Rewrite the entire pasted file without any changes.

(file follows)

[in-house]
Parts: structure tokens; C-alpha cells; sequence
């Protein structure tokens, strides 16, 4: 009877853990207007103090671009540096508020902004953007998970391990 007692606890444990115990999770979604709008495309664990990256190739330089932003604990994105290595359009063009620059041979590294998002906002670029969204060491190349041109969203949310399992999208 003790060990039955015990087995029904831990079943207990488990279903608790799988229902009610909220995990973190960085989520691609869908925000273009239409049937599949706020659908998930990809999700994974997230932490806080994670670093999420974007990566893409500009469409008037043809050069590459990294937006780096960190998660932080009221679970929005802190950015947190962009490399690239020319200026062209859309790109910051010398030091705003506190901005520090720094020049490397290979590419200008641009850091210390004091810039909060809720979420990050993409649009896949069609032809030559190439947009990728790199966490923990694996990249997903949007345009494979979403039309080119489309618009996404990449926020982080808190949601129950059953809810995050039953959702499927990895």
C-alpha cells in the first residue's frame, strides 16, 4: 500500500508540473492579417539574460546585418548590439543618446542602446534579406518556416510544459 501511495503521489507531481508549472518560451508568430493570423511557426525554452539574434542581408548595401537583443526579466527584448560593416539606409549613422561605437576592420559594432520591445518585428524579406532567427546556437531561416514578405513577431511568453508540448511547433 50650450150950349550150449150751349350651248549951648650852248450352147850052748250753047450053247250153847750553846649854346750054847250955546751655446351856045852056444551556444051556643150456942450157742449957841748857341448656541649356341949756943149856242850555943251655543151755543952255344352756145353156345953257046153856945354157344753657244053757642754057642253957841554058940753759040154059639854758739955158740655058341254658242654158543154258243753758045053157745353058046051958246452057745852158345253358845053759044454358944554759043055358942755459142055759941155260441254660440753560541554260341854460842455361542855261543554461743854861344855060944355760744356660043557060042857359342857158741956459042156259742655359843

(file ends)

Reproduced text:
[in-house]
Parts: structure tokens; C-alpha cells; sequence
């Protein structure tokens, strides 16, 4: 009877853990207007103090671009540096508020902004953007998970391990 007692606890444990115990999770979604709008495309664990990256190739330089932003604990994105290595359009063009620059041979590294998002906002670029969204060491190349041109969203949310399992999208 003790060990039955015990087995029904831990079943207990488990279903608790799988229902009610909220995990973190960085989520691609869908925000273009239409049937599949706020659908998930990809999700994974997230932490806080994670670093999420974007990566893409500009469409008037043809050069590459990294937006780096960190998660932080009221679970929005802190950015947190962009490399690239020319200026062209859309790109910051010398030091705003506190901005520090720094020049490397290979590419200008641009850091210390004091810039909060809720979420990050993409649009896949069609032809030559190439947009990728790199966490923990694996990249997903949007345009494979979403039309080119489309618009996404990449926020982080808190949601129950059953809810995050039953959702499927990895």
C-alpha cells in the first residue's frame, strides 16, 4: 500500500508540473492579417539574460546585418548590439543618446542602446534579406518556416510544459 501511495503521489507531481508549472518560451508568430493570423511557426525554452539574434542581408548595401537583443526579466527584448560593416539606409549613422561605437576592420559594432520591445518585428524579406532567427546556437531561416514578405513577431511568453508540448511547433 50650450150950349550150449150751349350651248549951648650852248450352147850052748250753047450053247250153847750553846649854346750054847250955546751655446351856045852056444551556444051556643150456942450157742449957841748857341448656541649356341949756943149856242850555943251655543151755543952255344352756145353156345953257046153856945354157344753657244053757642754057642253957841554058940753759040154059639854758739955158740655058341254658242654158543154258243753758045053157745353058046051958246452057745852158345253358845053759044454358944554759043055358942755459142055759941155260441254660440753560541554260341854460842455361542855261543554461743854861344855060944355760744356660043557060042857359342857158741956459042156259742655359843